Why we can't solve big problems

Why we can't solve big problems
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Recent polling suggests that the majority of Americans believe the nation’s best years are in the past. A simple fact underlies this sentiment: We have been unable to solve big problems lately — even when solutions are within reach.

A principal cause of our problem-solving paralysis is our inability to think and act holistically. We live, learn, and work across narrow, outdated boundaries that prevent us from comprehending the big picture. 

I began the 2010s by serving as chief operating officer of the New York City Department of Education. My tenure was filled with surprises; the country’s largest school system delivers them on an hourly basis.

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Perhaps most astonishing was the fact that actionable, relevant information that should have been used to positively alter the trajectory of New York City’s 1.1 million students was too often under lock and key in separate city agencies.

For instance, the Department of Education held details about students’ grades and attendance. At the same time, another city agency possessed knowledge about students’ housing situations, and a third maintained facts about students’ health and wellness. Together, the data would have painted a holistic picture of a student’s life, but it was inaccessible. Each agency’s capacity — not to mention each teacher’s ability — to comprehensively understand and therefore better address every child’s unique needs was severely limited.

This narrow thinking, manifested in a lack of coordination and siloed information, is not a new phenomenon.

In the 1940s, multiple New York City agencies planned construction projects for the same parcels of land, unaware of each other's intentions. It is also not unique to New York City. The 911 Commission Report notes that during the summer of 2001, no one in the federal government looked at the bigger picture; individual investigations were not connected to national priorities.

The situation that I encountered at the Department of Education is indicative of our inability as a country to address complicated challenges.

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Examples abound: Crumbling infrastructure. Persistent gun violence. Outrageously expensive healthcare. These issues fray the fabric of our local communities and democratic institutions. And yet we are stuck in a moment of passivity, tolerating incremental progress while long-term societal burdens persist and our fellow Americans struggle to thrive. Why?

At home, fueled by runaway income inequality, our neighbors are more likely to look like us and possess similar levels of educational attainment.

At school — because of myriad factors including poor workforce planning and declining higher education budgets — college students are pushed into career education at the expense of the liberal arts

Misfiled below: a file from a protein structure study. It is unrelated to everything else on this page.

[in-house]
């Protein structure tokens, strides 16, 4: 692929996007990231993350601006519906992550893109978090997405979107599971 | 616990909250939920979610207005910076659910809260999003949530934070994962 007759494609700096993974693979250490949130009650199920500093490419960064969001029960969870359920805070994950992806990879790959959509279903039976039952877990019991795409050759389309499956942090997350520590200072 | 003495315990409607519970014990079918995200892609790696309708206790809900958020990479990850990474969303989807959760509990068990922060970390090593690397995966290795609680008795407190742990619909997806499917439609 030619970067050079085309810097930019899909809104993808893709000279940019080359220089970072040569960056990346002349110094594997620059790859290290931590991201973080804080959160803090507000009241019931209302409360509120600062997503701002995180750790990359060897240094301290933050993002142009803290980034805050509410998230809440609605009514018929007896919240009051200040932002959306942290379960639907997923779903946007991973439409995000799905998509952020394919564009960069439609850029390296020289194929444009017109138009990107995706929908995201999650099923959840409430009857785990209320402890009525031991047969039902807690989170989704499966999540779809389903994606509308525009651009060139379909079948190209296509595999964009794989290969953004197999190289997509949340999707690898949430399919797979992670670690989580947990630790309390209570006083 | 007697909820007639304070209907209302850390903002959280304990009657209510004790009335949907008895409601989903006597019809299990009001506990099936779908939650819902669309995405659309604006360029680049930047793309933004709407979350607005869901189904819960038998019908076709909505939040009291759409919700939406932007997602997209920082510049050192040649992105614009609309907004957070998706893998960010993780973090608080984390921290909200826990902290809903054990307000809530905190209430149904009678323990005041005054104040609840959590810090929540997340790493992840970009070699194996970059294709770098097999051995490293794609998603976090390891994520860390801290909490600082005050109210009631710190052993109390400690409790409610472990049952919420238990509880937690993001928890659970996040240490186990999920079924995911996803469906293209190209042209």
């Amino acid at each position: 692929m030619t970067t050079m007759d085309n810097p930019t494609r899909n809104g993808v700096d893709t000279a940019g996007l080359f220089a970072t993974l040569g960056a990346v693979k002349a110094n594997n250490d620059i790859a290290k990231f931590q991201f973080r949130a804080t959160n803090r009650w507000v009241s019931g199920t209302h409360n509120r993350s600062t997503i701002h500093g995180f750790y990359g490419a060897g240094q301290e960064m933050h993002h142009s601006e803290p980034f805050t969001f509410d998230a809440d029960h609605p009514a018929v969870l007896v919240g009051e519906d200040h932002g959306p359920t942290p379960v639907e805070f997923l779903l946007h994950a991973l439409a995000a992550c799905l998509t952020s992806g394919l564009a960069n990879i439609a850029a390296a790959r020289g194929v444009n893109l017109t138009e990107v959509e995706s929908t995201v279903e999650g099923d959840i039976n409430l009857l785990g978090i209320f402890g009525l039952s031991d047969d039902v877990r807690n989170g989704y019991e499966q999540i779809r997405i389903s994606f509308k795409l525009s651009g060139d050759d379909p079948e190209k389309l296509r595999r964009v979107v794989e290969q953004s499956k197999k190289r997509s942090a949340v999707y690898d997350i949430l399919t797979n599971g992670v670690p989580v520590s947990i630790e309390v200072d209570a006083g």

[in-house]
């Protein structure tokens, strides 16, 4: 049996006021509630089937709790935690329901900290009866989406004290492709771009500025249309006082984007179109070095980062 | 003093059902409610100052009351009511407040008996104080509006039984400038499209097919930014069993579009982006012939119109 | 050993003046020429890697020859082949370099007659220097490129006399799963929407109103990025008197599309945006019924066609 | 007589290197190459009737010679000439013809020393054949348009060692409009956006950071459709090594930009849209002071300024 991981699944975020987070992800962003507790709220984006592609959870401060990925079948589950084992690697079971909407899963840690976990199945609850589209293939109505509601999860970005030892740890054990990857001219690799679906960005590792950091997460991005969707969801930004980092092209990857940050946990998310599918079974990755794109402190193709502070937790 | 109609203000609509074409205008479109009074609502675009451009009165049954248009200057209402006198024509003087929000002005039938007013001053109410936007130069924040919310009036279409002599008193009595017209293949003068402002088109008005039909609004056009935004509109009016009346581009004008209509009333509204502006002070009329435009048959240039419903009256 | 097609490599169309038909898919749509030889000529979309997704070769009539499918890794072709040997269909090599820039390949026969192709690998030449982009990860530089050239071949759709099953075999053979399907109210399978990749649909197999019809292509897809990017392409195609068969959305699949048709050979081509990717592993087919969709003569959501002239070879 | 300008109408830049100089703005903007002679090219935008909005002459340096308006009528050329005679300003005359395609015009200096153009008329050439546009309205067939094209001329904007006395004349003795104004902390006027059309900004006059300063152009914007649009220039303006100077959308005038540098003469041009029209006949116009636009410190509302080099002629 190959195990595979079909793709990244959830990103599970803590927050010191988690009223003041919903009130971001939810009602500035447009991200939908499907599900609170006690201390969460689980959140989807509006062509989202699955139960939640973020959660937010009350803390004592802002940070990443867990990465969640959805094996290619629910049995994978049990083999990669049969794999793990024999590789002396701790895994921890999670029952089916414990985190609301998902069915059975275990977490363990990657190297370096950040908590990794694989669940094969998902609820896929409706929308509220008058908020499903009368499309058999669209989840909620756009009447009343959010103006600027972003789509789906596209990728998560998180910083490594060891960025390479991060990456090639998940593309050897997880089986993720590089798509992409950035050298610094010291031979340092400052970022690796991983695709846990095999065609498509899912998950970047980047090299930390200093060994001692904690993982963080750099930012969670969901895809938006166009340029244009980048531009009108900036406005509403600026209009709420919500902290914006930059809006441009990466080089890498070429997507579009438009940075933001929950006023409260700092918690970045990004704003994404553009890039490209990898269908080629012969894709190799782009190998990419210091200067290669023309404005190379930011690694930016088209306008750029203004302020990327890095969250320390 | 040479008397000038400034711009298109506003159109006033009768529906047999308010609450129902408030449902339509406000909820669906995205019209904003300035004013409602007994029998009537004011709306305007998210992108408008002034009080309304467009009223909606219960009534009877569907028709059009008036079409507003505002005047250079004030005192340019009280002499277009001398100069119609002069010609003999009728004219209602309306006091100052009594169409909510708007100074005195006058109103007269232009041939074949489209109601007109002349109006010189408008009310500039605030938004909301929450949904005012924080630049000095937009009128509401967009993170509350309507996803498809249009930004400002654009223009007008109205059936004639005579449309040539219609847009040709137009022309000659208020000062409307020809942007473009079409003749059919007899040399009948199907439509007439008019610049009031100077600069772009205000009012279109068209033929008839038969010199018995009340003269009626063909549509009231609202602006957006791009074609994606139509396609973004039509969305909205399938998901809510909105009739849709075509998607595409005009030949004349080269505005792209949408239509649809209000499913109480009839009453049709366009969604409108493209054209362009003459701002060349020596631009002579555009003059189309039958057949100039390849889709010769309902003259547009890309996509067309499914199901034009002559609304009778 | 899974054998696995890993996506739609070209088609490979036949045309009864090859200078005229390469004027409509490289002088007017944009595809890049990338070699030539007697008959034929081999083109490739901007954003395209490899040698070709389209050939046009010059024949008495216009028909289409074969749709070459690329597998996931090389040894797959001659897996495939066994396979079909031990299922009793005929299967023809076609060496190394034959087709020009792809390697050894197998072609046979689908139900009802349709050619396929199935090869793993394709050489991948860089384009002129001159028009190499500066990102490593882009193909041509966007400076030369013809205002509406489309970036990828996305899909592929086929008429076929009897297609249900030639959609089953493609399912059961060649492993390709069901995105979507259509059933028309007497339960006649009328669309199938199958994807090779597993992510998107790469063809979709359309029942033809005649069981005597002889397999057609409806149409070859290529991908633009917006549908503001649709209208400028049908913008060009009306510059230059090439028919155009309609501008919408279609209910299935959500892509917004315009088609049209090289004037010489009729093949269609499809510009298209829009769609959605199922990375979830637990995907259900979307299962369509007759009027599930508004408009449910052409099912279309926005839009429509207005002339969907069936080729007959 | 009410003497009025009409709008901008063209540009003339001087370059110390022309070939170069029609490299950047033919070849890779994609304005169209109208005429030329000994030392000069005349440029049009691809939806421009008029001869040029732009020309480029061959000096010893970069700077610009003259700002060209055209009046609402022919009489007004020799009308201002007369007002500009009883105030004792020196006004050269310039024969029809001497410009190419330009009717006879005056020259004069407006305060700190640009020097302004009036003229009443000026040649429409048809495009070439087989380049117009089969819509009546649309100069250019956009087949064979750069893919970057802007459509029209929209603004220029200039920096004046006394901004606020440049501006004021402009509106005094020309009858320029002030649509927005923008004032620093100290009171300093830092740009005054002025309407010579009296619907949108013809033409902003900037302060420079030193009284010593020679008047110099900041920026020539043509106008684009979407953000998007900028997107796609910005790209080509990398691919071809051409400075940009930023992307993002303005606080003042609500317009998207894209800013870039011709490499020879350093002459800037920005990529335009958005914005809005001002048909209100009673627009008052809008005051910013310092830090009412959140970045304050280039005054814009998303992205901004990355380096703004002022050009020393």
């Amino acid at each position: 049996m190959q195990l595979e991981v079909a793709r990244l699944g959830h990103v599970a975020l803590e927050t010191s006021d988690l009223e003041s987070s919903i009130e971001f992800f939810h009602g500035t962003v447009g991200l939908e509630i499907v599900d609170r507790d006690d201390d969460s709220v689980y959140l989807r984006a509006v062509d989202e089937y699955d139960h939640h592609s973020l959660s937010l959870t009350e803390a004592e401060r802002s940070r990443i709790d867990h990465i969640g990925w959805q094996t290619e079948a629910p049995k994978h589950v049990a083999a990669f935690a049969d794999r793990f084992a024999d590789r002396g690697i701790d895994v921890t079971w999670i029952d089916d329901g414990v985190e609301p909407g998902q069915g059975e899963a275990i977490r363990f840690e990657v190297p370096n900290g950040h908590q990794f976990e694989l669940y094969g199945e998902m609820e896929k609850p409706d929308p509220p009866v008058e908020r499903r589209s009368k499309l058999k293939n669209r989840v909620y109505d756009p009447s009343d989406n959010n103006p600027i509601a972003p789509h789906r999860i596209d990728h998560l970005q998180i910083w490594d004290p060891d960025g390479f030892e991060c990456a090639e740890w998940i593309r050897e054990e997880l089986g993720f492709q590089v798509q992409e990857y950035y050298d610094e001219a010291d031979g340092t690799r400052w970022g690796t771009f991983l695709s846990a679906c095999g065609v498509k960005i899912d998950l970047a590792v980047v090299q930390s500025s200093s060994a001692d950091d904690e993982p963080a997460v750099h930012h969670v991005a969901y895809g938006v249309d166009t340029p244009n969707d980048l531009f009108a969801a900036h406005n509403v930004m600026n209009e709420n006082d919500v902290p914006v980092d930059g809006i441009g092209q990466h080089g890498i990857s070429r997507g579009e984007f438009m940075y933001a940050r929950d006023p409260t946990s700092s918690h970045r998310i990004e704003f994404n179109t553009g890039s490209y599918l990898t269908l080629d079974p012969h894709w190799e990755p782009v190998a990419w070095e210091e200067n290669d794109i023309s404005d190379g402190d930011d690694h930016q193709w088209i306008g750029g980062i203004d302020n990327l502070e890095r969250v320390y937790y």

At work, jobs have become hyperspecialized. For example, “administrative assistant” — a job category that employs no fewer than 3.7 million Americans — is increasingly being broken down into specialized workflows and outsourced around the world.

Buzzwords like innovation and creativity crowd the stages of venues like TED and Shark Tank. Yet, we attempt to solve problems of growing complexity and interconnectedness by focusing on the symptoms without working to chip away at the underlying causes of the problem.

Americans are a practical people — we don’t expect technologists or politicians or anyone else to solve our most complicated societal problems single-handedly. But we do expect leaders in industry, government, and the social sector to act with an understanding of the big picture and a bias towards sustainable fixes.

Fortunately, the news isn’t all bad.

Communities across the country are beginning to reap the benefits of holistic problem-solving by forward-looking organizations and bold leaders. In Denver, Colo., Metro Caring, a community-based organization, is decreasing hunger by providing access not only to fresh food but to evidence-based poverty-fighting interventions, including tax assistance. In Birmingham, Ala., BuildUP, an innovative non-profit, has created a new kind of school that will allow students to work toward owning their own renovated homes, a project they will complete themselves, gaining valuable skills and earning an industry-recognized credential during the process. And back in New York City, there is finally a pilot underway between the Department of Education and the Departement of Homeless Services to share data.

This is the kind of work necessary to surpass the rest of the world’s progress in the next ten years.

As we turn towards a new decade, let us focus on problem-solving that is flexible, informed by data, and created in close proximity to the people whom the intervention is designed to help.

Most importantly, we need problem-solving that respects the interconnected causes of our most significant challenges and works to address them holistically.

Andrew Buher is founder and managing director of Opportunity Labs, a consultancy and new company builder focused on holistic problem-solving. He was formerly a White House Fellow and the chief operating officer of the New York City Department of Education.